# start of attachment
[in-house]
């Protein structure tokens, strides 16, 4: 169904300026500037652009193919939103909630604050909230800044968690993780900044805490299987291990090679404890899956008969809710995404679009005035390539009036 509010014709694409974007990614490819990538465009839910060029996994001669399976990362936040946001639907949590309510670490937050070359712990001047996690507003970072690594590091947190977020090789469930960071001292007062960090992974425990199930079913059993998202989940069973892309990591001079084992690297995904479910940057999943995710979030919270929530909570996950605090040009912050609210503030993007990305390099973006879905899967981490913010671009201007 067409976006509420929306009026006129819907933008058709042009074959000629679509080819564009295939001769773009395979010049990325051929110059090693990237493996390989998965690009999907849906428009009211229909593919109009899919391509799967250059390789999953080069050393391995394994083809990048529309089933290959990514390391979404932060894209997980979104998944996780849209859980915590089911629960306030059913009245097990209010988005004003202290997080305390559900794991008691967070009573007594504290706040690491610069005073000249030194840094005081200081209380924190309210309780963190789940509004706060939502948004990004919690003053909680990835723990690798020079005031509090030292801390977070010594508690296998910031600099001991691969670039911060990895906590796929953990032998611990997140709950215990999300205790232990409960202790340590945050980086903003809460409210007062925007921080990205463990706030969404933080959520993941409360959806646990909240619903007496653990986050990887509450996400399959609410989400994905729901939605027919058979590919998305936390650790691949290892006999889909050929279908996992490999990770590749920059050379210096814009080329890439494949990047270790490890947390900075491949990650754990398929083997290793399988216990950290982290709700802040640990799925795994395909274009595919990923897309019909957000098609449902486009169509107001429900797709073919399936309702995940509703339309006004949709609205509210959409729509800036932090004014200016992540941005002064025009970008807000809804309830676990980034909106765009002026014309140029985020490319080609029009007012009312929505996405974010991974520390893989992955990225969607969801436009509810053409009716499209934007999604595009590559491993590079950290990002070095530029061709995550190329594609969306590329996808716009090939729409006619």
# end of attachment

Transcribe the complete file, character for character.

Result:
[in-house]
């Protein structure tokens, strides 16, 4: 169904300026500037652009193919939103909630604050909230800044968690993780900044805490299987291990090679404890899956008969809710995404679009005035390539009036 509010014709694409974007990614490819990538465009839910060029996994001669399976990362936040946001639907949590309510670490937050070359712990001047996690507003970072690594590091947190977020090789469930960071001292007062960090992974425990199930079913059993998202989940069973892309990591001079084992690297995904479910940057999943995710979030919270929530909570996950605090040009912050609210503030993007990305390099973006879905899967981490913010671009201007 067409976006509420929306009026006129819907933008058709042009074959000629679509080819564009295939001769773009395979010049990325051929110059090693990237493996390989998965690009999907849906428009009211229909593919109009899919391509799967250059390789999953080069050393391995394994083809990048529309089933290959990514390391979404932060894209997980979104998944996780849209859980915590089911629960306030059913009245097990209010988005004003202290997080305390559900794991008691967070009573007594504290706040690491610069005073000249030194840094005081200081209380924190309210309780963190789940509004706060939502948004990004919690003053909680990835723990690798020079005031509090030292801390977070010594508690296998910031600099001991691969670039911060990895906590796929953990032998611990997140709950215990999300205790232990409960202790340590945050980086903003809460409210007062925007921080990205463990706030969404933080959520993941409360959806646990909240619903007496653990986050990887509450996400399959609410989400994905729901939605027919058979590919998305936390650790691949290892006999889909050929279908996992490999990770590749920059050379210096814009080329890439494949990047270790490890947390900075491949990650754990398929083997290793399988216990950290982290709700802040640990799925795994395909274009595919990923897309019909957000098609449902486009169509107001429900797709073919399936309702995940509703339309006004949709609205509210959409729509800036932090004014200016992540941005002064025009970008807000809804309830676990980034909106765009002026014309140029985020490319080609029009007012009312929505996405974010991974520390893989992955990225969607969801436009509810053409009716499209934007999604595009590559491993590079950290990002070095530029061709995550190329594609969306590329996808716009090939729409006619």